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Thursday, October 18, 2007

Judaism established as the official religion of Florida

At least that’s what the ACLU is claiming.

The implications of this case are, as whenever the ACLU enlarges the reach of their bloatedly engorged Establishment Clause, are starkly frightening. If the governor is forced to remove his mezuzah, then by the same argument, all public officials would be prohibited from free religious expression at the workplace. Likewise could the governor be prohibited from "religious endorsement" not only in his office but in all official circumstances. Is there a gap there? Certainly, the ACLU has (and with this case, is) bridged greater gaps before.
--Daniel Christianson

Via StopTheACLU: That would have to be what the ACLU means when it says Governor Crist has violated the Establishment Clause of the 1st Amendment, isn’t it?

TALLAHASSEE — Florida Gov. Charlie Crist views it as a sign of respect, but, for some, the mezuzah hanging outside his Capitol office has morphed into a controversial symbol….By hanging the mezuzah outside his office, Crist has effectively granted the government’s endorsement of a religious symbol, [Florida ACLU director] Simon said. In order not to discriminate against other religions, Simon said, Crist is now obligated to display icons of other religions or even those representing atheism.

At least the Florida ACLU has finally cleared that up and admitted that atheism is a religion. That’s a positive.

Crist hung the mezuzah, made of Jerusalem stone, outside his office after receiving it as a gift from Rep. Adam Hasner, a Jewish Delray Beach Republican who accompanied the governor on a recent trade mission to Israel.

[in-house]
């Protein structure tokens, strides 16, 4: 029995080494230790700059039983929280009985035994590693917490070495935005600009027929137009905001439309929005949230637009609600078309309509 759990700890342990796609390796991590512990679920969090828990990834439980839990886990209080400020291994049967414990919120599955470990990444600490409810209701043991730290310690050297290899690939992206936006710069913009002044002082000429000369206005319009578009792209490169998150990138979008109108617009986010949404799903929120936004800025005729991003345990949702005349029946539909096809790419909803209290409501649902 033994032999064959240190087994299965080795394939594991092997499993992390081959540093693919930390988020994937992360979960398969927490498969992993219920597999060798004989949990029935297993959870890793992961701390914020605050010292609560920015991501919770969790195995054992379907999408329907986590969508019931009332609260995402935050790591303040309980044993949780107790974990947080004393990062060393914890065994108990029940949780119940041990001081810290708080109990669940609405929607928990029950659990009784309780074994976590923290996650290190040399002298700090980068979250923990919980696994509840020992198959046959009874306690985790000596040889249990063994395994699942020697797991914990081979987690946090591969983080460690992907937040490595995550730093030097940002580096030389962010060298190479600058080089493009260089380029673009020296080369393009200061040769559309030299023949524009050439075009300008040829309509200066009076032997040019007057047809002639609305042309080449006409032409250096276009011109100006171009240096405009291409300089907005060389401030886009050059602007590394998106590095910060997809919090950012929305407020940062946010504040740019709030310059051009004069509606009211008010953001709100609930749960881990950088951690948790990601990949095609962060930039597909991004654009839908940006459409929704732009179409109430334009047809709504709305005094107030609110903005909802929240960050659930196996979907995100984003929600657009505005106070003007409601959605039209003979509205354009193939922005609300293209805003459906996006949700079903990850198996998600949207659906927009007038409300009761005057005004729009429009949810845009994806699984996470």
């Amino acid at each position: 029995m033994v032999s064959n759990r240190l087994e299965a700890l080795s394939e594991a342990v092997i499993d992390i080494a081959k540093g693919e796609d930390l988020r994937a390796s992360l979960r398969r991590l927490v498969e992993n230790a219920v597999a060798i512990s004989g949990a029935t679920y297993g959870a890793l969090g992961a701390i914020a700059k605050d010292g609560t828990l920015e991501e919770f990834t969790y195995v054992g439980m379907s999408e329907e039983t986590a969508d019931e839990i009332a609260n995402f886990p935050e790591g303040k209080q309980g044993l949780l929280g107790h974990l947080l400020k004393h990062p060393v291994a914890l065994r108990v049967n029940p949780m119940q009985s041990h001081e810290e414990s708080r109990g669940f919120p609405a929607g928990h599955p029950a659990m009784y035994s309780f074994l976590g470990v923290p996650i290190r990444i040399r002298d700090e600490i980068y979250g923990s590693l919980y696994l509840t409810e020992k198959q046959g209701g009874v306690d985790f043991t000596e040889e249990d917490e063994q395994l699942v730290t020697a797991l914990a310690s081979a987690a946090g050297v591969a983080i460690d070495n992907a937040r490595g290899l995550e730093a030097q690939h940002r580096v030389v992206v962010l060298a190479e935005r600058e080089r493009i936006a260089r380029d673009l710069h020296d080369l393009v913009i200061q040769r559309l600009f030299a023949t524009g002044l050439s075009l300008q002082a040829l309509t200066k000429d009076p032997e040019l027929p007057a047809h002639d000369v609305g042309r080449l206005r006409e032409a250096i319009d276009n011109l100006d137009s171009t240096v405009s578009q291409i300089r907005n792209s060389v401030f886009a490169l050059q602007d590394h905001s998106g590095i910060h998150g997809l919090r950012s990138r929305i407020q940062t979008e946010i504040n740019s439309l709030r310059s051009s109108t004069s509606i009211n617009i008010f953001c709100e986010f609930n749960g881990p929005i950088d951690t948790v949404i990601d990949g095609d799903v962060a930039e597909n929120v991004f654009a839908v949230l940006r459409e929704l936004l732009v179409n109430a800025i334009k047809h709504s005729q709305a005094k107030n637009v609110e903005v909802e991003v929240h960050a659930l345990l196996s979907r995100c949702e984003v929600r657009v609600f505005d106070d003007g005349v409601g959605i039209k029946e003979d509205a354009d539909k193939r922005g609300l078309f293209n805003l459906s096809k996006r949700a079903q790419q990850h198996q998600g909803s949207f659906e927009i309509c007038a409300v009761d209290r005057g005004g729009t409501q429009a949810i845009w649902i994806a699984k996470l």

Hasner bought the mezuzah, which contains a sacred script from the Torah honoring the 10 Commandments, in Israel and presented it to Crist after they returned to Florida….

At least one other Jewish lawmaker doesn’t see what the fuss is all about.

“I know a lot of people, Jews and Christians and Muslims, who put these on their door. It’s a good luck sign. For some people it has religious meaning. But I don’t think there’s anything improper about it. I don’t think it’s intended to proselytize,” said Rep. Dan Gelber, D-Miami Beach, who also traveled with Crist to Israel. “I don’t think there’s anything inappropriate about it.”…

“Not really. No, candidly. I understand the notion of separation of church and state. But you have a freedom of religion, not a freedom from religion. All I’m doing is attempting to be respectful and grateful,” said Crist, adding that he has no intention of removing the mezuzah from his office doorway.

“That’s a little surprising given the fact that he used to be the attorney general,” Simon said, noting that the U.S. Supreme Court issued a series of recent rulings prohibiting courts from displaying the 10 Commandments and restricting governmental displays of religious symbols.

Simon says: the Supreme Court has prohibited this. I lose this round of Simon says, because I don’t read recent Supreme Court cases to do any such thing.

There is little point in noting that the ACLU’s positions on the Establishment Clause are getting absurd. They passed absurd a long time ago. One wonders if the Governor would be allowed to have the item inside his office. What about a photograph in his office in which a Star of David appears?

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